What about doors?
The doors are some of the most important things in the house. If you have an original door, don’t throw it out – nearly all old doors can be repaired and perfected! If the old doors are no longer there, it is worth spending a bit of money on getting the right quality. A good, stylish front door is a gem for the house and could last for a hundred years. A mass-produced, standard door gives a sad first impression and will often have to be replaced after a short time. If you replace an original door with something other than an exact replica, you need to apply to alter the façade.
The roof is leaking! Do I have to keep the old slate tiled roofing sheets?
It depends on which area you are living in and what the zoning plan says. But replacing roofing material or changing the colour of a roof in the wooden house area normally has to be applied for, except if you reintroduce the original roofing material specifically on your house.
Can I paint my house any colour?
You are allowed to change the colour without applying, and there are not many specific rules for which colours to use, but we do want colours that go with the houses’ style. On the websites of Byantikvaren and Bygg og bevar (Build and Preserve) you will find a bit about historic colours.
Can I install solar panels on the roof?
It depends on where you live and how visible the solar panels will be, which means that in this case you have to apply before doing anything. The rules for roofing (or for the appearance of the roof) are quite strict in some parts of the wooden house city. In other words, this is a difficult balancing act between climate considerations and cultural heritage management, so we assess each case separately.
I want to dig out the cellar and put in new windows. What do I have to consider?
If you are going to lower the cellar floor and/or make rooms for permanent residence, you have to apply to the municipality before doing so. In other words, both these things have to be applied for. Changing the size of the windows will also often require a building application (an application for altering the façade). The windows you put in must be in line with the original style of the house.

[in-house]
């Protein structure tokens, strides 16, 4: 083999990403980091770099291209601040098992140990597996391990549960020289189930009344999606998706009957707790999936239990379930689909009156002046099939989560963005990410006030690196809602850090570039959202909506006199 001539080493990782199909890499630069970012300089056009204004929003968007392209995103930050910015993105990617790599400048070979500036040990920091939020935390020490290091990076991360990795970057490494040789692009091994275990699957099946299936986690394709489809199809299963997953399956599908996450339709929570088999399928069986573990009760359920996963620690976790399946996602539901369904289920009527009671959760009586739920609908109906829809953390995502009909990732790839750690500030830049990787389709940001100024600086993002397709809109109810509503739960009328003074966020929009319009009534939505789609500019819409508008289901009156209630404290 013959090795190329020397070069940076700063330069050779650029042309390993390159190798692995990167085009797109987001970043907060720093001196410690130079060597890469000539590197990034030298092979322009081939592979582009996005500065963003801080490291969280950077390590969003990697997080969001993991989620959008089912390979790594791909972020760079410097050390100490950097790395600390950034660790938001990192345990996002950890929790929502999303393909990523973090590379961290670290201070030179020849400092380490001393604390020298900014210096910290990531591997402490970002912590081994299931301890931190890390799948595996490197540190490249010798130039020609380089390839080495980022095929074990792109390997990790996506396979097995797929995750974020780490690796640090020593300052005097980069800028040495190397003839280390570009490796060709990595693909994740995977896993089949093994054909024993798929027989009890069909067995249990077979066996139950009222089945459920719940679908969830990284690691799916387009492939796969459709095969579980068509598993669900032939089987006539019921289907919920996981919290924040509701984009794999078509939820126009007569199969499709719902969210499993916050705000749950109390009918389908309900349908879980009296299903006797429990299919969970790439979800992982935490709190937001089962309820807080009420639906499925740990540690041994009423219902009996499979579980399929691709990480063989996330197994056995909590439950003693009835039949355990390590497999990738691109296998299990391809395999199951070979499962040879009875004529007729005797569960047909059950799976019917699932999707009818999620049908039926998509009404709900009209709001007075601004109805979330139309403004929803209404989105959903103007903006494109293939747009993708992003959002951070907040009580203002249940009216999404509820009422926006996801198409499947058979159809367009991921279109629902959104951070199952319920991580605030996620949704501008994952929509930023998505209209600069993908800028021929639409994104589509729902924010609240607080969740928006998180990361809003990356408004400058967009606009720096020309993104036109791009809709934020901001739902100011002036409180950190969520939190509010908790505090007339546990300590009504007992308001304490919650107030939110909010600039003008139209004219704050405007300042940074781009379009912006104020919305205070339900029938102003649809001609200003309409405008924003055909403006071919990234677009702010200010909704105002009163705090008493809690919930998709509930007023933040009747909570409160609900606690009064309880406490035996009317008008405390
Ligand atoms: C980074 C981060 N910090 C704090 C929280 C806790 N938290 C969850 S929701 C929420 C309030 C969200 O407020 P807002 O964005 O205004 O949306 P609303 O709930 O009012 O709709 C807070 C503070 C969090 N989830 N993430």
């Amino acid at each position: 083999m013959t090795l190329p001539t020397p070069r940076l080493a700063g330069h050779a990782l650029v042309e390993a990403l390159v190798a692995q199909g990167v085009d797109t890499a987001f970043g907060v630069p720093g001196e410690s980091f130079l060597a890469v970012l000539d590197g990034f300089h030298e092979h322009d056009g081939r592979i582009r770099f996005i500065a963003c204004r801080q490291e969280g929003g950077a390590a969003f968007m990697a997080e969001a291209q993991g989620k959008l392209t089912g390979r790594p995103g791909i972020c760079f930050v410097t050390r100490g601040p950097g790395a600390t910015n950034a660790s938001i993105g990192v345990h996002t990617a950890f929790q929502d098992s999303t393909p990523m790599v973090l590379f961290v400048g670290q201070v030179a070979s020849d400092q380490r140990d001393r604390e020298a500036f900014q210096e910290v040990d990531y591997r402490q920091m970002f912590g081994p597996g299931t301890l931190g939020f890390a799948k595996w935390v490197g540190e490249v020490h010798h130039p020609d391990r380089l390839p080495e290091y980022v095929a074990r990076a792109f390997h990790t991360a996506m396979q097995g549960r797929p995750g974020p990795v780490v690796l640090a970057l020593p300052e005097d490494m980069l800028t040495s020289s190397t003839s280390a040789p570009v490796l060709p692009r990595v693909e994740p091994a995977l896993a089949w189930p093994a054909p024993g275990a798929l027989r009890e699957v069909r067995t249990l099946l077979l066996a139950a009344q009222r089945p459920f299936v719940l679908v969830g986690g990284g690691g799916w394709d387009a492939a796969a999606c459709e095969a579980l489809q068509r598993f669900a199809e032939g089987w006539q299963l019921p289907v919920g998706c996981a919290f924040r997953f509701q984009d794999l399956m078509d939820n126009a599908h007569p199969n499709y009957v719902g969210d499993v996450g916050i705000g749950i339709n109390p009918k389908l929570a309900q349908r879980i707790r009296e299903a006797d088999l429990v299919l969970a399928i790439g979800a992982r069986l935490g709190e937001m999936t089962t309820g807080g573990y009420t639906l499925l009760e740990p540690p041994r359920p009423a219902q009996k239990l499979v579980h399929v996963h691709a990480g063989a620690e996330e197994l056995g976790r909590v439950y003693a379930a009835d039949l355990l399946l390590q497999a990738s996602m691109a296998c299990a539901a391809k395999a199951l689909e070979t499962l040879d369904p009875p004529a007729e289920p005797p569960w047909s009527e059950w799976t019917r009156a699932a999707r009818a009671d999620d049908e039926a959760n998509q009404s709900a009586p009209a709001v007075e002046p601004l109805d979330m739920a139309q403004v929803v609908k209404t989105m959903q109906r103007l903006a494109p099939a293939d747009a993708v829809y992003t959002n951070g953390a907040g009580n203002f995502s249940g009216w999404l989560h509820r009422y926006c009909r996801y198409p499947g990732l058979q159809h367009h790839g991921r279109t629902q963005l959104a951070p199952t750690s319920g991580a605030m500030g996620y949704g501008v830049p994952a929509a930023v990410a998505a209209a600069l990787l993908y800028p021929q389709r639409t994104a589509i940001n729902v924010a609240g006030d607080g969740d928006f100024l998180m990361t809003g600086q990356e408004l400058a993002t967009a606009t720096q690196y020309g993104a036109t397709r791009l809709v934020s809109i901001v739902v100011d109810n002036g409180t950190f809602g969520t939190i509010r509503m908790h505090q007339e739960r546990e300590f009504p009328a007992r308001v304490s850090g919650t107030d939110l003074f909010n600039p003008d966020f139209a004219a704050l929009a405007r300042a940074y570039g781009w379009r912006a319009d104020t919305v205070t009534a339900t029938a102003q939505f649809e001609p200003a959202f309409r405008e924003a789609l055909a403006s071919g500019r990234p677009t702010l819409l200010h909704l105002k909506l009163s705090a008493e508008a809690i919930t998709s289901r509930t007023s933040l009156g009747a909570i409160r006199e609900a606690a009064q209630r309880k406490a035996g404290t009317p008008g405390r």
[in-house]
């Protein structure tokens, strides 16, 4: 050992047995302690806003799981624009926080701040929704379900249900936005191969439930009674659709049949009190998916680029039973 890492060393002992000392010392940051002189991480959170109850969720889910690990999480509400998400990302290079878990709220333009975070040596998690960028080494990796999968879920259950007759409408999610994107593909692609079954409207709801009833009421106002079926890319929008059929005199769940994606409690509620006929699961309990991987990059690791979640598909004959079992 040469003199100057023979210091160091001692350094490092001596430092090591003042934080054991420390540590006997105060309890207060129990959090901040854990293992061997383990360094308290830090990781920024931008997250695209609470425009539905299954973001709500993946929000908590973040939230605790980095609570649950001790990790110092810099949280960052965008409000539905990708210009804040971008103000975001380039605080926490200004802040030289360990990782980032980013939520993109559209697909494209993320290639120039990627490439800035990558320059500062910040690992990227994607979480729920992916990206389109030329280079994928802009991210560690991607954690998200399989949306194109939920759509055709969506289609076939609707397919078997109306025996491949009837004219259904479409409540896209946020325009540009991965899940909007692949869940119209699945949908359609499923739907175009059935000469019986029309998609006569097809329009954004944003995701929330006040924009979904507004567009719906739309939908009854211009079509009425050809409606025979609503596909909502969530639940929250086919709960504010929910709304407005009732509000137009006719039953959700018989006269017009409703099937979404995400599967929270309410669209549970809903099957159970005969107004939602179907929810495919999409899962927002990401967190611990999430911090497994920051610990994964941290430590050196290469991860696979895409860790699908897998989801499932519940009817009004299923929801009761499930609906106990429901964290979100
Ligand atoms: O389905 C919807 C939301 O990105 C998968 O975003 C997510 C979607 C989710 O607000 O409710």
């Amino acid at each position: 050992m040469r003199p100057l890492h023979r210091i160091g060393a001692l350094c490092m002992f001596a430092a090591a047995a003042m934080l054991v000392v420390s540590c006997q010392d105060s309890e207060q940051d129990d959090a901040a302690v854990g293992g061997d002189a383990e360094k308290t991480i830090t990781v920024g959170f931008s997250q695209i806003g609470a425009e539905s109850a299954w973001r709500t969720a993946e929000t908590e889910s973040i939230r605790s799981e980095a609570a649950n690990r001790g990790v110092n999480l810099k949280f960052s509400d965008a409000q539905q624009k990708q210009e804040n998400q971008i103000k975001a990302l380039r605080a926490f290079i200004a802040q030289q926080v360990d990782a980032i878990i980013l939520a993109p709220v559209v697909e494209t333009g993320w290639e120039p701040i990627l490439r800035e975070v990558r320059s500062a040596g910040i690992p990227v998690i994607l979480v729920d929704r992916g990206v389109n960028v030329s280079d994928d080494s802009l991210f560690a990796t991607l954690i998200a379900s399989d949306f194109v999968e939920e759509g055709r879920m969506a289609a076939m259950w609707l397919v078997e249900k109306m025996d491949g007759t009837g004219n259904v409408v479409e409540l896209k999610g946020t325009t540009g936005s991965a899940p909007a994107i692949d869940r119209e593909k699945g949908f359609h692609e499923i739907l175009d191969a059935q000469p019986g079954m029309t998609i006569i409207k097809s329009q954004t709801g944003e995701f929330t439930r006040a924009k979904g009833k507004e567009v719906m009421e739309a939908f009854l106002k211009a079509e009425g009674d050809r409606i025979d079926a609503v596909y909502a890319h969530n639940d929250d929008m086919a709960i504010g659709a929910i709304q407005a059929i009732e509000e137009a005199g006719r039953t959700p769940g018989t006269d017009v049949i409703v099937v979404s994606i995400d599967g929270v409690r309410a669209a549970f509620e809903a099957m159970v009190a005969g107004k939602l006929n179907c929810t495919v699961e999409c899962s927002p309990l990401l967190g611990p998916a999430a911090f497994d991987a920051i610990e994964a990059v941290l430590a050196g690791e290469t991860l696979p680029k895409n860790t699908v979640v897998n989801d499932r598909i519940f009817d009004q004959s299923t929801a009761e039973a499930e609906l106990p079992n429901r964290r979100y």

How do I know if my house is a listed house?
Not possible to give you a short answer – one has to find it out from the municipality’s maps and understand the zoning plan. Not everyone is able to do that. The short answer is perhaps that the wooden house area is a large area where special considerations have to be taken.
But in the wooden house area there are also small areas where the houses are listed through the zoning plan. In these places there are particularly strict rules on the use of materials and details. If you are unsure of what applies for your house, contact the municipality via Innbyggerservice or the Heritage Management Office (Byantikvaren), see contact info below.
Help, I’m in the process of buying a house in 'trehusbyen' and now I see that the windows, that are almost new, are the wrong style. Do I have to replace them if I buy the house?
It depends on how wrong the new windows are and whether it is discovered. It does happen that house owners are ordered to redo things like that, for instance if they have used plastic windows or windows with proportions that are completely wrong. Before you buy the house, if that is what you are going to do, you should confront the present owner with what you have found out.
Once you own the house, you are responsible for the old mistakes as well, and by that time it could be much more difficult to get compensation from the person who made the mistake.
I own the first floor of a two-family house and would really like to return the windows to their original appearance. But the owners on the ground floor do not want to replace the windows. Can I replace my windows all the same? Should I return them to their original style or should I keep them as ‘housewife windows’ (easy windows to clean), so that they are like the neighbour’s windows?
You can replace your windows without taking the neighbour’s windows into consideration and you are free to return them to the way they were originally. In many areas returning the windows to their original style is required even when windows are only replaced on certain parts of the house. It doesn’t matter if a house has two different types of window for a while, because things usually turn out right in the end and that is better than a ‘mistake’ being copied several times.
Are there any subsidy schemes if I want to return the house to its original style?
In some cases, if you are going to repair the house, use very expensive materials or do something special, the Heritage Management Office can write a recommendation to go with your application.
Occasionally, Stavanger politicians set aside funds for the restoration of wooden houses that private individuals can apply for.
I live in the 'trehusbyen' but I live in a brick house. Do different rules apply in that case?
No, the guidelines apply to all the buildings within that area. The brick houses are an important part of the identity and the history of the wooden house city, even if they are made of brick!